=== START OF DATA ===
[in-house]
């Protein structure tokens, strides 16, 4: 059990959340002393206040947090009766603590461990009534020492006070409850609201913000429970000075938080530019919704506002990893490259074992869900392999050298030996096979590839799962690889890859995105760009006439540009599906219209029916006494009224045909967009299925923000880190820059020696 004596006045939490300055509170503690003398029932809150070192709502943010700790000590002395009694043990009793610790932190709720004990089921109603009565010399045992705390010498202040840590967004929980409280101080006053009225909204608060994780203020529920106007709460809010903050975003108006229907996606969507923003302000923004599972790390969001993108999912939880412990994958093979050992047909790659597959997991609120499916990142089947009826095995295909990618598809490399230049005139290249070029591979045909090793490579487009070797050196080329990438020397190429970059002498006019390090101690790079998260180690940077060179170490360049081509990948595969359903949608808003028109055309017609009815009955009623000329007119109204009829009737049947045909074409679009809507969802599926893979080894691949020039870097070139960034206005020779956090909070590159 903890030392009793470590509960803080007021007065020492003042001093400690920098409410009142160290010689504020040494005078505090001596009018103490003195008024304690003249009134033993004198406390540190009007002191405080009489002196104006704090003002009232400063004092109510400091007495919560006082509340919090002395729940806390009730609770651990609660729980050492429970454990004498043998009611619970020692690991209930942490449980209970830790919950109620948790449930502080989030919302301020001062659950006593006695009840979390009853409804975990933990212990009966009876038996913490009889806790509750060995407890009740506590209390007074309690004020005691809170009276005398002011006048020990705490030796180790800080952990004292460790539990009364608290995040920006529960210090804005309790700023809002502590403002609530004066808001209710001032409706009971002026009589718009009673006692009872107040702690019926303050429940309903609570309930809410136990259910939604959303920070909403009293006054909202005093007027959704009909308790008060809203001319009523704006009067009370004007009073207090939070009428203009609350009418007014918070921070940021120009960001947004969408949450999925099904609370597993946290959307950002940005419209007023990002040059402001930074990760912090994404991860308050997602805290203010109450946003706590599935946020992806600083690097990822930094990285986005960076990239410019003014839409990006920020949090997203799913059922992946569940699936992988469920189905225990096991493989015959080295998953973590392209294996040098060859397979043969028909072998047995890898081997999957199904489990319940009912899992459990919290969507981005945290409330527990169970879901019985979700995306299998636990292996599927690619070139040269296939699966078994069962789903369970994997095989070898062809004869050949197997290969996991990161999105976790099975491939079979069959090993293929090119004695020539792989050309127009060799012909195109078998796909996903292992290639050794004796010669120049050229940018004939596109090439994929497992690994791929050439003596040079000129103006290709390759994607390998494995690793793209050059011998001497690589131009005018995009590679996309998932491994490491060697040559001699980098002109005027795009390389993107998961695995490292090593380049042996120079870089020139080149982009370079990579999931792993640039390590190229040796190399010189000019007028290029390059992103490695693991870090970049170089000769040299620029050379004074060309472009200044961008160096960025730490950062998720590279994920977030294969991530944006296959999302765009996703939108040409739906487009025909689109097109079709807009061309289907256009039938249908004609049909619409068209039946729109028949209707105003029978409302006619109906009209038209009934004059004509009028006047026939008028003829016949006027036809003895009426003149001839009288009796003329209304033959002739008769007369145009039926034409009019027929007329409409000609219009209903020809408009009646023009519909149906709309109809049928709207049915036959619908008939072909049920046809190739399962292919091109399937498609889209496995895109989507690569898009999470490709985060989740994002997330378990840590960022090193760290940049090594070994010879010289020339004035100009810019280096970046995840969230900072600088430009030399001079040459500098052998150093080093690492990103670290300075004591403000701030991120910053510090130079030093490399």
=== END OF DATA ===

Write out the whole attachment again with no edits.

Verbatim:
[in-house]
């Protein structure tokens, strides 16, 4: 059990959340002393206040947090009766603590461990009534020492006070409850609201913000429970000075938080530019919704506002990893490259074992869900392999050298030996096979590839799962690889890859995105760009006439540009599906219209029916006494009224045909967009299925923000880190820059020696 004596006045939490300055509170503690003398029932809150070192709502943010700790000590002395009694043990009793610790932190709720004990089921109603009565010399045992705390010498202040840590967004929980409280101080006053009225909204608060994780203020529920106007709460809010903050975003108006229907996606969507923003302000923004599972790390969001993108999912939880412990994958093979050992047909790659597959997991609120499916990142089947009826095995295909990618598809490399230049005139290249070029591979045909090793490579487009070797050196080329990438020397190429970059002498006019390090101690790079998260180690940077060179170490360049081509990948595969359903949608808003028109055309017609009815009955009623000329007119109204009829009737049947045909074409679009809507969802599926893979080894691949020039870097070139960034206005020779956090909070590159 903890030392009793470590509960803080007021007065020492003042001093400690920098409410009142160290010689504020040494005078505090001596009018103490003195008024304690003249009134033993004198406390540190009007002191405080009489002196104006704090003002009232400063004092109510400091007495919560006082509340919090002395729940806390009730609770651990609660729980050492429970454990004498043998009611619970020692690991209930942490449980209970830790919950109620948790449930502080989030919302301020001062659950006593006695009840979390009853409804975990933990212990009966009876038996913490009889806790509750060995407890009740506590209390007074309690004020005691809170009276005398002011006048020990705490030796180790800080952990004292460790539990009364608290995040920006529960210090804005309790700023809002502590403002609530004066808001209710001032409706009971002026009589718009009673006692009872107040702690019926303050429940309903609570309930809410136990259910939604959303920070909403009293006054909202005093007027959704009909308790008060809203001319009523704006009067009370004007009073207090939070009428203009609350009418007014918070921070940021120009960001947004969408949450999925099904609370597993946290959307950002940005419209007023990002040059402001930074990760912090994404991860308050997602805290203010109450946003706590599935946020992806600083690097990822930094990285986005960076990239410019003014839409990006920020949090997203799913059922992946569940699936992988469920189905225990096991493989015959080295998953973590392209294996040098060859397979043969028909072998047995890898081997999957199904489990319940009912899992459990919290969507981005945290409330527990169970879901019985979700995306299998636990292996599927690619070139040269296939699966078994069962789903369970994997095989070898062809004869050949197997290969996991990161999105976790099975491939079979069959090993293929090119004695020539792989050309127009060799012909195109078998796909996903292992290639050794004796010669120049050229940018004939596109090439994929497992690994791929050439003596040079000129103006290709390759994607390998494995690793793209050059011998001497690589131009005018995009590679996309998932491994490491060697040559001699980098002109005027795009390389993107998961695995490292090593380049042996120079870089020139080149982009370079990579999931792993640039390590190229040796190399010189000019007028290029390059992103490695693991870090970049170089000769040299620029050379004074060309472009200044961008160096960025730490950062998720590279994920977030294969991530944006296959999302765009996703939108040409739906487009025909689109097109079709807009061309289907256009039938249908004609049909619409068209039946729109028949209707105003029978409302006619109906009209038209009934004059004509009028006047026939008028003829016949006027036809003895009426003149001839009288009796003329209304033959002739008769007369145009039926034409009019027929007329409409000609219009209903020809408009009646023009519909149906709309109809049928709207049915036959619908008939072909049920046809190739399962292919091109399937498609889209496995895109989507690569898009999470490709985060989740994002997330378990840590960022090193760290940049090594070994010879010289020339004035100009810019280096970046995840969230900072600088430009030399001079040459500098052998150093080093690492990103670290300075004591403000701030991120910053510090130079030093490399």